The Rajasthani dance and music evening in Udaipur was brilliant. It took place in an open-air courtyard inside an old haveli, and featured a puppet show with traditional Rasjasthani marionettes, plus several dances by women with pots of fire on their heads, or covered in bells, and all accompanied by musicians singing and playing drums. The final number was a woman who danced balancing pots on her head - each time she went to get another pot we thought she couldn't possibly balance any more, but she ended up dancing with a collosal stack of 10 pots on her head!
On our final day in Udaipur, we took a boat ride around the lake, which was very picturesque and a lovely way to spend an afternoon. On the way back we saw the Maharani's palace guard doing some exercises, all in a very impressive uniform (with the senior guard sporting a really incredible moustache). In the evening we wacthed fireworks from the rooftop of our hotel as it is the beginning of a 10-day Durga festival. We both really enjoyed Udaipur - it was much friendlier and cleaner (relatively speaking) than other places we've been. There's a really green movement to keep the city clean and a lot of the guesthouses have solar panels on the rooftops. We also had one of the best meals we've eaten here - an amazing cheap thali in a place across town where all the locals go and eat - not touristy at all, and people keep coming round to heap more rice, curries and chapatis on your place until you can't eat any more. And all for R70 (about 99p)!
View from the boat across the lake in Udaipur. In the distance is the monsoon palace on the hilltop, and in the foreground is a posh hotel on an island in the middle of the lake (both locations feature in Octopussy, of course):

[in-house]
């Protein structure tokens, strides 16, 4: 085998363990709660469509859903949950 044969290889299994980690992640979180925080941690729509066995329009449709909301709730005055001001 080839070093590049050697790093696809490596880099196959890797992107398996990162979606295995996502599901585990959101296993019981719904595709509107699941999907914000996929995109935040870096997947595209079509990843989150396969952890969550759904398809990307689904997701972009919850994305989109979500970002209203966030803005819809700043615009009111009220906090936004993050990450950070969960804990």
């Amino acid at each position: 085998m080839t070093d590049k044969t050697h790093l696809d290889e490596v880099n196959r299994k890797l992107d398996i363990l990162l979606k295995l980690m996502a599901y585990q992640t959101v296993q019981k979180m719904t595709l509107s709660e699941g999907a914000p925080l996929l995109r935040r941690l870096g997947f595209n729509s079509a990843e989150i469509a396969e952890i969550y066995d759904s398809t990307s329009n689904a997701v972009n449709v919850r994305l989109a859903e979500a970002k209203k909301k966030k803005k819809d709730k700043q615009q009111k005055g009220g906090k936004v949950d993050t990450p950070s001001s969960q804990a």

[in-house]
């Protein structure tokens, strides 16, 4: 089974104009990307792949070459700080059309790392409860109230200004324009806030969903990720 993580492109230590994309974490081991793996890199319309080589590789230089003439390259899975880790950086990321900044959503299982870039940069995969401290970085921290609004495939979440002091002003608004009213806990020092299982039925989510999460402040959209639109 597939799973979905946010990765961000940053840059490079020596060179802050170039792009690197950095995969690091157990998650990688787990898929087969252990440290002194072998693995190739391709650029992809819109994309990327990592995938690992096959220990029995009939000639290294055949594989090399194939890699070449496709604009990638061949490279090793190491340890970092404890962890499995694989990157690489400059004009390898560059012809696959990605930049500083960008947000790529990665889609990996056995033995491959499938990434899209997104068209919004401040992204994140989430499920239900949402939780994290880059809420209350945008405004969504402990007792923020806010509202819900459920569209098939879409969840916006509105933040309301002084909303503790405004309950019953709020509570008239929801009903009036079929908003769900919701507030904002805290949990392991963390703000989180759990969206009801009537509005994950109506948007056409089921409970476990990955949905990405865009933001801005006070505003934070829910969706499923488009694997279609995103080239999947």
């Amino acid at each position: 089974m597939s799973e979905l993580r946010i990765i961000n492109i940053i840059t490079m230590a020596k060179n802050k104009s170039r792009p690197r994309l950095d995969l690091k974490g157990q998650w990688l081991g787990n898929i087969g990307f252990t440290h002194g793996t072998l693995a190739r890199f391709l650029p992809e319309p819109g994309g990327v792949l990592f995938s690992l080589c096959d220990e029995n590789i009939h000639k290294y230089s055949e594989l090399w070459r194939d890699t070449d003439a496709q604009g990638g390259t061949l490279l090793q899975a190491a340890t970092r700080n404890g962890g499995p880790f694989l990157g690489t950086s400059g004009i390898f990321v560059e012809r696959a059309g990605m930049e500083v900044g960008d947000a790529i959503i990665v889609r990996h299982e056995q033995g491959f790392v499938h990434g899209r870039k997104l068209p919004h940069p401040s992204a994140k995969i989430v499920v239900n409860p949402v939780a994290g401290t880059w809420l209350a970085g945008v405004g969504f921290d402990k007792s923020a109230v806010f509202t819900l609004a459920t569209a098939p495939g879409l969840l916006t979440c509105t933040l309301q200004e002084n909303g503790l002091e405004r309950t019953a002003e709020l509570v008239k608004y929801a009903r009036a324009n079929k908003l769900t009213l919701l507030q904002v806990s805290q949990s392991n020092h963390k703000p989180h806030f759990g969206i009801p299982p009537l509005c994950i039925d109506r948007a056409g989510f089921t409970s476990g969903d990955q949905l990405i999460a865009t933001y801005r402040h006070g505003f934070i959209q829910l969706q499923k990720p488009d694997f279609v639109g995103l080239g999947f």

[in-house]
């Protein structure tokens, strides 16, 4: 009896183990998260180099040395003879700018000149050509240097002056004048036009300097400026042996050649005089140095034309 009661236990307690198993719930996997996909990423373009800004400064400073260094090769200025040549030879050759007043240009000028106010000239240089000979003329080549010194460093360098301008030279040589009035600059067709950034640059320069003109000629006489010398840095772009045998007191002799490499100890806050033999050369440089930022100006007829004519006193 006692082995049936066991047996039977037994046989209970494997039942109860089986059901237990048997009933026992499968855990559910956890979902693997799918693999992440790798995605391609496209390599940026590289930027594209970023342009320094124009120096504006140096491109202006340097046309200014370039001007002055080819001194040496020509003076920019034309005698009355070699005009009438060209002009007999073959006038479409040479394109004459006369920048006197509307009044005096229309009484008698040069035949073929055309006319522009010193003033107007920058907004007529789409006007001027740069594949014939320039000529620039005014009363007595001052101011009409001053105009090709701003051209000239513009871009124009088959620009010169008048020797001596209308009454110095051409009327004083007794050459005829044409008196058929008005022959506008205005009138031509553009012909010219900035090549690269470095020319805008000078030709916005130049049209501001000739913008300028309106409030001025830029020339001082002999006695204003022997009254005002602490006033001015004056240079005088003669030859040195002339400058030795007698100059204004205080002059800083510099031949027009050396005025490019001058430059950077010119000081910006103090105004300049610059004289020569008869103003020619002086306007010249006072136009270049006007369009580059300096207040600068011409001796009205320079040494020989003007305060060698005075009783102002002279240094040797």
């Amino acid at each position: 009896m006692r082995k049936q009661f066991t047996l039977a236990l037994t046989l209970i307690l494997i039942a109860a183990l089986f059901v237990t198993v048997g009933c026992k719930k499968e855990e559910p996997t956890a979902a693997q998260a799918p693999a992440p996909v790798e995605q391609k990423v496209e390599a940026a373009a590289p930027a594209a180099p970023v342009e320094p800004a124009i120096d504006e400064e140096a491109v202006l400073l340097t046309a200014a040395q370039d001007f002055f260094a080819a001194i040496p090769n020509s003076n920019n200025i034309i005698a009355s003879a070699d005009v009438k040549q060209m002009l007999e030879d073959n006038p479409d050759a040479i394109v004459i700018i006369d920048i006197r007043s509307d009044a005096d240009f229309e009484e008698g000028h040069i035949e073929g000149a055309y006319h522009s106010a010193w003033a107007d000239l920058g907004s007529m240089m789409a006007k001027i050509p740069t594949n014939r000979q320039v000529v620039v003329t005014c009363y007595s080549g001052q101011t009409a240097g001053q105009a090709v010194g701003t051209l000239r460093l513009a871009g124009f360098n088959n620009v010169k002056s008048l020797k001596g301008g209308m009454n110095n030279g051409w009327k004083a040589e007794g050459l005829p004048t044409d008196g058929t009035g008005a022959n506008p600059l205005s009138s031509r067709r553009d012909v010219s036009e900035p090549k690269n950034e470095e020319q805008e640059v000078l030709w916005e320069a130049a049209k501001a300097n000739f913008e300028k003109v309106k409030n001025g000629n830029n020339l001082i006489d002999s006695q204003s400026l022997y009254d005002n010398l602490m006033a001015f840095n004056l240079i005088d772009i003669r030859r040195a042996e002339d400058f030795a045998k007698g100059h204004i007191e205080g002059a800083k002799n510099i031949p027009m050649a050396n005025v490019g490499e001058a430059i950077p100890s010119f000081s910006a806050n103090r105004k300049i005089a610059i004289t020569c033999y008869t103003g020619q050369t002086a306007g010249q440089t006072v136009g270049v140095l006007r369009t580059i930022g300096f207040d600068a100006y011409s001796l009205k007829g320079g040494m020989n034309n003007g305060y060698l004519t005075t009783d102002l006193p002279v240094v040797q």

The palace guard in Udaipur:
We've now moved on to Mount Abu, which sounded really nice but has left us both quite disappointed. It's Rajasthan's only hill station, and a lot of Indian holidaymakers come up here to escape the heat. The views from the bus as it slowly wound its way up into the hills were incredible, and the town itself is on the shore of a pretty lake surrounded by lovely hills. However, the atmosphere isn't great. It's like a crap British seaside town, with loads of tacky shops selling tat and bb guns (for some reason). We've had more hassle here than anywhere else - we get stared at 24/7 and people keep taking photos of us on their camera phones which is getting really infuriating (sometimes people ask first, sometimes they don't - we've taken to saying no when given the option, otherwise it would take forever to get anywhere).
On the plus side, we've met some really nice backpackers, and Charles, the son of the owner of our guesthouse, is really nice. He took a group of us out to see the Durga festival in action a couple of nights ago - we watched live music as one by one the children and a few of the women started dancing in a big circle until they were all in unison, clapping and twirling and doing a dance that involved tapping two sticks together. Yesterday we went to visit the Dilwara temples, which is a Jain temple a short walk outside town. The temples were really crowded with tourists, but they were really beautiful - the most intricate marble carvings I've ever seen. Photography isn't allowed inside the temples so I can't show you what I mean, but they really were exquisite. Apparently the marble-carvers were paid according to the amount of dust they collected from the carvings, in order to encourage them to carve ever more intricate designs.
Today we may do a trek with Charles in the hills around Mount Abu, which I hope will leave us both feeling better about the place! Tomorrow we're moving on from here, which we're both glad about. The weekend holidaymakers have gone back to the cities today so it's not quite as mental here as when we arrived.
The Durga festival celebrations in Mount Abu:
Sunset at Nakki Lake in Mount Abu. The lake is full of people on pedalos: